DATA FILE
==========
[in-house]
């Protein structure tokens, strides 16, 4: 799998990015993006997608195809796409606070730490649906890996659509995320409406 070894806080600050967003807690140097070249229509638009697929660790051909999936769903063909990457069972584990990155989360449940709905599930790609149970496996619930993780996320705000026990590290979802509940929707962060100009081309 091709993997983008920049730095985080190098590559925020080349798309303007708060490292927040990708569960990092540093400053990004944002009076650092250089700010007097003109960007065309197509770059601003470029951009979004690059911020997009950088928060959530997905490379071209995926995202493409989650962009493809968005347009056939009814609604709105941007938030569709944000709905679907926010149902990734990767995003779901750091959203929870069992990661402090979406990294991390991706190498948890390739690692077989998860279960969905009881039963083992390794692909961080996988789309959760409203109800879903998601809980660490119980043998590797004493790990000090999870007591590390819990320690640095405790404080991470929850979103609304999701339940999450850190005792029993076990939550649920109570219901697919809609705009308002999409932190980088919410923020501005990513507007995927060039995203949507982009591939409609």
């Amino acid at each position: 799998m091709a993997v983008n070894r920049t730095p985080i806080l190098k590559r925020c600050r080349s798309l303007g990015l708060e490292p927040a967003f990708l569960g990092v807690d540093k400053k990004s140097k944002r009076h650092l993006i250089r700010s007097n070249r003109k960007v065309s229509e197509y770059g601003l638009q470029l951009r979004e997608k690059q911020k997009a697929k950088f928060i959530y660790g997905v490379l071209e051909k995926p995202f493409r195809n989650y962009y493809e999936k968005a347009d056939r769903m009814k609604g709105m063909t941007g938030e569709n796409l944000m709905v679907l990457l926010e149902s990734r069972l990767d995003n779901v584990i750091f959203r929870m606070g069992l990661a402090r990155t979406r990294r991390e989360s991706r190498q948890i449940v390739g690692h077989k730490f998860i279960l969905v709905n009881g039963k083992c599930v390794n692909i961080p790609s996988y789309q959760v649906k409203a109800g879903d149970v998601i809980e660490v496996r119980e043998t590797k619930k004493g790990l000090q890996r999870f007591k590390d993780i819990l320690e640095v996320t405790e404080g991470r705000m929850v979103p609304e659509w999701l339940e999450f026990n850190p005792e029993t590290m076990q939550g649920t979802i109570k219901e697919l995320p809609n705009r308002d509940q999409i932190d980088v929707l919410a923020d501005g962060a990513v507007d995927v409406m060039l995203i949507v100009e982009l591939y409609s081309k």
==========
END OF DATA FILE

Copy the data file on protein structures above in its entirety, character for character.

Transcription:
[in-house]
């Protein structure tokens, strides 16, 4: 799998990015993006997608195809796409606070730490649906890996659509995320409406 070894806080600050967003807690140097070249229509638009697929660790051909999936769903063909990457069972584990990155989360449940709905599930790609149970496996619930993780996320705000026990590290979802509940929707962060100009081309 091709993997983008920049730095985080190098590559925020080349798309303007708060490292927040990708569960990092540093400053990004944002009076650092250089700010007097003109960007065309197509770059601003470029951009979004690059911020997009950088928060959530997905490379071209995926995202493409989650962009493809968005347009056939009814609604709105941007938030569709944000709905679907926010149902990734990767995003779901750091959203929870069992990661402090979406990294991390991706190498948890390739690692077989998860279960969905009881039963083992390794692909961080996988789309959760409203109800879903998601809980660490119980043998590797004493790990000090999870007591590390819990320690640095405790404080991470929850979103609304999701339940999450850190005792029993076990939550649920109570219901697919809609705009308002999409932190980088919410923020501005990513507007995927060039995203949507982009591939409609």
């Amino acid at each position: 799998m091709a993997v983008n070894r920049t730095p985080i806080l190098k590559r925020c600050r080349s798309l303007g990015l708060e490292p927040a967003f990708l569960g990092v807690d540093k400053k990004s140097k944002r009076h650092l993006i250089r700010s007097n070249r003109k960007v065309s229509e197509y770059g601003l638009q470029l951009r979004e997608k690059q911020k997009a697929k950088f928060i959530y660790g997905v490379l071209e051909k995926p995202f493409r195809n989650y962009y493809e999936k968005a347009d056939r769903m009814k609604g709105m063909t941007g938030e569709n796409l944000m709905v679907l990457l926010e149902s990734r069972l990767d995003n779901v584990i750091f959203r929870m606070g069992l990661a402090r990155t979406r990294r991390e989360s991706r190498q948890i449940v390739g690692h077989k730490f998860i279960l969905v709905n009881g039963k083992c599930v390794n692909i961080p790609s996988y789309q959760v649906k409203a109800g879903d149970v998601i809980e660490v496996r119980e043998t590797k619930k004493g790990l000090q890996r999870f007591k590390d993780i819990l320690e640095v996320t405790e404080g991470r705000m929850v979103p609304e659509w999701l339940e999450f026990n850190p005792e029993t590290m076990q939550g649920t979802i109570k219901e697919l995320p809609n705009r308002d509940q999409i932190d980088v929707l919410a923020d501005g962060a990513v507007d995927v409406m060039l995203i949507v100009e982009l591939y409609s081309k």